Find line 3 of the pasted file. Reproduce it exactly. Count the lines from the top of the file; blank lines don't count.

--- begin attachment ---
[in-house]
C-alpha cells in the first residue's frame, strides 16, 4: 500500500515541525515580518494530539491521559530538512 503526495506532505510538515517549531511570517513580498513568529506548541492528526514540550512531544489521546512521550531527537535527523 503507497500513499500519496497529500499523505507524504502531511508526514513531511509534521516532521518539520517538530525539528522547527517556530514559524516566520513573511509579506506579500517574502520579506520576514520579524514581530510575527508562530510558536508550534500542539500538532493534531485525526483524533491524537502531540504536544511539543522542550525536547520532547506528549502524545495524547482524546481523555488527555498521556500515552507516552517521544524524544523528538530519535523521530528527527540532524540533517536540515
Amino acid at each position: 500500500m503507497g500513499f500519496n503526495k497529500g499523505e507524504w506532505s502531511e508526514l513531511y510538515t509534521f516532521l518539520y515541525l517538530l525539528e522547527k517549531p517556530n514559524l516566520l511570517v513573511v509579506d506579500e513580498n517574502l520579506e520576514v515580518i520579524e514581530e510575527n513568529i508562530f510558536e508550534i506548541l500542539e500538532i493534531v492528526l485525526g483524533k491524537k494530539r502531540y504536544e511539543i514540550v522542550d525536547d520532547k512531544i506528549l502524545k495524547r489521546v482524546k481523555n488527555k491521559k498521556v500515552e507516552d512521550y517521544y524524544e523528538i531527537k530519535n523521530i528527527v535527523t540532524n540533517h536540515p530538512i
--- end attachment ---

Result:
Amino acid at each position: 500500500m503507497g500513499f500519496n503526495k497529500g499523505e507524504w506532505s502531511e508526514l513531511y510538515t509534521f516532521l518539520y515541525l517538530l525539528e522547527k517549531p517556530n514559524l516566520l511570517v513573511v509579506d506579500e513580498n517574502l520579506e520576514v515580518i520579524e514581530e510575527n513568529i508562530f510558536e508550534i506548541l500542539e500538532i493534531v492528526l485525526g483524533k491524537k494530539r502531540y504536544e511539543i514540550v522542550d525536547d520532547k512531544i506528549l502524545k495524547r489521546v482524546k481523555n488527555k491521559k498521556v500515552e507516552d512521550y517521544y524524544e523528538i531527537k530519535n523521530i528527527v535527523t540532524n540533517h536540515p530538512i